People v. Mazza

Annotate this Case

511 P.2d 885 (1973)

The PEOPLE of the State of Colorado, Plaintiff-Appellee, v. Frank MAZZA, Defendant-Appellant.

No. 25275.

Supreme Court of Colorado, In Department.

July 2, 1973.

*886 Duke W. Dunbar, Atty. Gen., John P. Moore, Deputy Atty. Gen., Richard T. Spriggs, Robert Lehnert, Asst. Attys. Gen., Denver, for plaintiff-appellee.

Morrato, Gueck & Colantuno, P. C., James J. Morrato, I. Thomas Bieging, Denver, for defendant-appellant.

KELLEY, Justice.

The defendant, Frank Mazza, was indicted for perjury (C.R.S.1963, 40-7-1) by the Grand Jury for the City and County of Denver on February 25, 1970. The indictment stated that the defendant appeared before the grand jury on February 24, 1970; was duly sworn; and "feloniously, willfully, corruptly, and falsely" testified to the following effect:

"Q. Mr. Mazza, you realize you are still under the oath you took when you first came into the courtroom? A. Yes. Q. And you are still under the Order of Court, Judge Brooks; you realize that? A. (Witness nodded.) Q. Mr. Mazza, I have just a few more questions for you. In regard to Clarence Chauncey Smaldone A. Yes. Q. isn't it true that on October 18th you drove Chauncey Smaldone, Clarence Smaldone, to the Hilltop? A. I don't remember. Q. In Don Deluzio's car? A. No. I never rode with him. Q. Isn't it true that on October 25th you drove Clarence Chauncey Smaldone to the Hilltop Cafe? A. No. Q. In your truck. A. The only time I drove him in my truck was when I drove him and picked up the tickets. Q. All right. I want you to think about it again. October 18th. A. Right. Q. Did you drive Clarence Chauncey Smaldone to the Hilltop Cafe, drop him off, and you were driving a Cadillac? A. No. *887 Q. And on October 25th did you drive Clarence Chauncey Smaldone to the Hilltop in your pickup truck? A. No I didn't. Only time I drove him in my pickup I know of is when I picked up the tickets that were in the restaurant. Q. In any pickup truck? A. No. Q. You're certain of that? A. Yes. Q. We will give you some time for reflection if you want to reflect on it. A. Only time I drove him was in my pickup; I never drove him in no Cadillac at any time. Q. You never drove Clarence Chauncey Smaldone to the Hilltop in the Cadillac? A. No. Q. You never drove Clarence Chauncey Smaldone to the Hilltop in a pickup truck, other than on November 1st, 1969? A. Only when we was arrested.. . ."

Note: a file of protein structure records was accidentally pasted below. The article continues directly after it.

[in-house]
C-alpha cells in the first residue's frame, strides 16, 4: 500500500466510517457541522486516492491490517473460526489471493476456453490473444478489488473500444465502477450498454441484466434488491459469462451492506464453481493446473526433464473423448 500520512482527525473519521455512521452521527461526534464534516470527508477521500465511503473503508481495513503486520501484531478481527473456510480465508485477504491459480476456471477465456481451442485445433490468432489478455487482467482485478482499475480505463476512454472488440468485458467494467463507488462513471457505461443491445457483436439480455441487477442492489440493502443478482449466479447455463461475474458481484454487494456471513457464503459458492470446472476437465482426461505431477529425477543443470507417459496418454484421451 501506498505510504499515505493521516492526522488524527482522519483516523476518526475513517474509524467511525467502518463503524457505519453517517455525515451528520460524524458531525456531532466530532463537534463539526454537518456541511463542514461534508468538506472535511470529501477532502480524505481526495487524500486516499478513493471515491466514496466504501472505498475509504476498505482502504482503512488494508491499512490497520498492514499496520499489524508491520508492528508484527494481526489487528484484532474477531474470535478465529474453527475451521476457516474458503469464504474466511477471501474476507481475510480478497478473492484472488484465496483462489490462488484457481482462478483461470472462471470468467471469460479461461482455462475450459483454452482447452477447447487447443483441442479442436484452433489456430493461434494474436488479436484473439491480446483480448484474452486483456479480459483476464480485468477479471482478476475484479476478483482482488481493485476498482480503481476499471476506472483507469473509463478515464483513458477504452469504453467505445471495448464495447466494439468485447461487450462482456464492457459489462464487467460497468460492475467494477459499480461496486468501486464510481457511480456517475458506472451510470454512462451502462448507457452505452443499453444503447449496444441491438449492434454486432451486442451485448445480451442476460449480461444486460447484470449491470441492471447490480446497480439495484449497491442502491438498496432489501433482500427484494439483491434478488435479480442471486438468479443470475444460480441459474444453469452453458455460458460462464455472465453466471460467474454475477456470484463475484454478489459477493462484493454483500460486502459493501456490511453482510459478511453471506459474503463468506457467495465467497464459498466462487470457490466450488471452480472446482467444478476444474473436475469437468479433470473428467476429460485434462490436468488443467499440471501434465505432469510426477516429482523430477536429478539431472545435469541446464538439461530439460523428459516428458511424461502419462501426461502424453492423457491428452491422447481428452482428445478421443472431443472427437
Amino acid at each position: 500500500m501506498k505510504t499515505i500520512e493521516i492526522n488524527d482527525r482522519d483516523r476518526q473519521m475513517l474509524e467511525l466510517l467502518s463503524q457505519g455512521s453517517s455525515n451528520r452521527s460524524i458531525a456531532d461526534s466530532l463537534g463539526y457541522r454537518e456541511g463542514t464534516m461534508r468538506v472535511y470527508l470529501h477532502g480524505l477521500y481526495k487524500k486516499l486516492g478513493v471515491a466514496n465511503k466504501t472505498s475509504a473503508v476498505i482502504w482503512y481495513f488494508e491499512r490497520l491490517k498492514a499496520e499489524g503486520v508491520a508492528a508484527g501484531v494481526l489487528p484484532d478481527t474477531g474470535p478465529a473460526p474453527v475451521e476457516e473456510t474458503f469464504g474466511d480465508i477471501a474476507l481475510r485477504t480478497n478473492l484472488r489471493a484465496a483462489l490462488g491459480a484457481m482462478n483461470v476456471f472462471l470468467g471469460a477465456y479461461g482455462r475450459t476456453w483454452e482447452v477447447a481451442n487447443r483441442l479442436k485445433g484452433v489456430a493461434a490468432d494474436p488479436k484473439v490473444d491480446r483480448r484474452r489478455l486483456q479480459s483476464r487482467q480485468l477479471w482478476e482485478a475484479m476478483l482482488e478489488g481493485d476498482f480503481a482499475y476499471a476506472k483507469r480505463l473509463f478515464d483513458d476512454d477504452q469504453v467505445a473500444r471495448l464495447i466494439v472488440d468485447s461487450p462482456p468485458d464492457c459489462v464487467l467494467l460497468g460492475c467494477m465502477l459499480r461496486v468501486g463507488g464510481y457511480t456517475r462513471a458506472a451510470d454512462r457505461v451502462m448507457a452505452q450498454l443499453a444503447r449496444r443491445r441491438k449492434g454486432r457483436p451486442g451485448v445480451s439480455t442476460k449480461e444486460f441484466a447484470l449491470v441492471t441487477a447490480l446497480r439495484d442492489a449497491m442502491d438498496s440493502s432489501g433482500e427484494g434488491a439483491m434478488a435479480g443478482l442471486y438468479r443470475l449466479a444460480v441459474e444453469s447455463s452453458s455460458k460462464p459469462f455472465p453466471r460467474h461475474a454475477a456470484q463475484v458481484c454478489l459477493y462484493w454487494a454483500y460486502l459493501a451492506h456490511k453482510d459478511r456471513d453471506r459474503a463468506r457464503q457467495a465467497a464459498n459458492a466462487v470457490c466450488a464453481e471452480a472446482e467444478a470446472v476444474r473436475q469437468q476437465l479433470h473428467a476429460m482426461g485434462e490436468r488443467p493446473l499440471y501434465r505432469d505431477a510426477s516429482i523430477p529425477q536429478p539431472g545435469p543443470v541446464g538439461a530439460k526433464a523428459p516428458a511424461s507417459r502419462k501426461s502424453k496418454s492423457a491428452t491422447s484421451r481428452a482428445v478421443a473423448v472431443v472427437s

The grand jury was engaged in an investigation of alleged violations of gambling laws and an organized conspiracy to violate such laws. Pursuant to this investigation, the grand jury found it material and necessary to obtain testimony from defendant regarding the activities and circumstances which led to his arrest with Clarence Smaldone on November 1, 1969, for violation of statutes pertaining to gambling offenses. Defendant asserted his Fifth Amendment rights before the grand jury, and was granted immunity from prosecution and compelled to testify. Thereafter, his testimony, as set out in part above, led to his indictment for perjury. Defendant was found guilty of the charge by a jury and is here on appeal seeking reversal of the judgment entered on the guilty verdict. We find no error and affirm the trial court's judgment.